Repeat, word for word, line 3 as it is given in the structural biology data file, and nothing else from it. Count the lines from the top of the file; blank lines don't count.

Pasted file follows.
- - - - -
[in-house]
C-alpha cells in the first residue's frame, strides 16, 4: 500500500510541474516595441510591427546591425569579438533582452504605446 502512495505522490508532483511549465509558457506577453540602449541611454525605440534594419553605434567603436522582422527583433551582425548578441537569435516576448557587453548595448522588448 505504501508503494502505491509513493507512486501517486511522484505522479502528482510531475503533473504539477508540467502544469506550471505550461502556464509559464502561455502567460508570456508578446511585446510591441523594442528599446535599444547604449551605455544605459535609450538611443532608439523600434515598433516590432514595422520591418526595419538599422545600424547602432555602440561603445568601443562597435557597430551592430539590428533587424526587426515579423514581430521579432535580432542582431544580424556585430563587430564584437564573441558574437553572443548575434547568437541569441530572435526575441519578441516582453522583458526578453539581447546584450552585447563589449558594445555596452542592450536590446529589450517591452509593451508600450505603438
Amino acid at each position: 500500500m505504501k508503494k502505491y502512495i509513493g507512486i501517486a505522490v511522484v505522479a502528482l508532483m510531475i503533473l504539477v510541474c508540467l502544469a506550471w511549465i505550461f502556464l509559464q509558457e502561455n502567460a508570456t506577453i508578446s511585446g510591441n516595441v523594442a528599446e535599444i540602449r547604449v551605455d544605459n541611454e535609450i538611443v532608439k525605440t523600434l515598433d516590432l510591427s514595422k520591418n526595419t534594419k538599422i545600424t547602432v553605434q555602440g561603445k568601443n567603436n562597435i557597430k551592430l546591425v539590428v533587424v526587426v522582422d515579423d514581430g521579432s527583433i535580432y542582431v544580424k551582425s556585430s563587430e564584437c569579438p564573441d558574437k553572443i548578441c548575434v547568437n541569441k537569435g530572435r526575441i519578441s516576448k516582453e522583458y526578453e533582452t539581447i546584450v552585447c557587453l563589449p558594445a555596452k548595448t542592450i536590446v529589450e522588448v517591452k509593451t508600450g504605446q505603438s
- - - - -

Amino acid at each position: 500500500m505504501k508503494k502505491y502512495i509513493g507512486i501517486a505522490v511522484v505522479a502528482l508532483m510531475i503533473l504539477v510541474c508540467l502544469a506550471w511549465i505550461f502556464l509559464q509558457e502561455n502567460a508570456t506577453i508578446s511585446g510591441n516595441v523594442a528599446e535599444i540602449r547604449v551605455d544605459n541611454e535609450i538611443v532608439k525605440t523600434l515598433d516590432l510591427s514595422k520591418n526595419t534594419k538599422i545600424t547602432v553605434q555602440g561603445k568601443n567603436n562597435i557597430k551592430l546591425v539590428v533587424v526587426v522582422d515579423d514581430g521579432s527583433i535580432y542582431v544580424k551582425s556585430s563587430e564584437c569579438p564573441d558574437k553572443i548578441c548575434v547568437n541569441k537569435g530572435r526575441i519578441s516576448k516582453e522583458y526578453e533582452t539581447i546584450v552585447c557587453l563589449p558594445a555596452k548595448t542592450i536590446v529589450e522588448v517591452k509593451t508600450g504605446q505603438s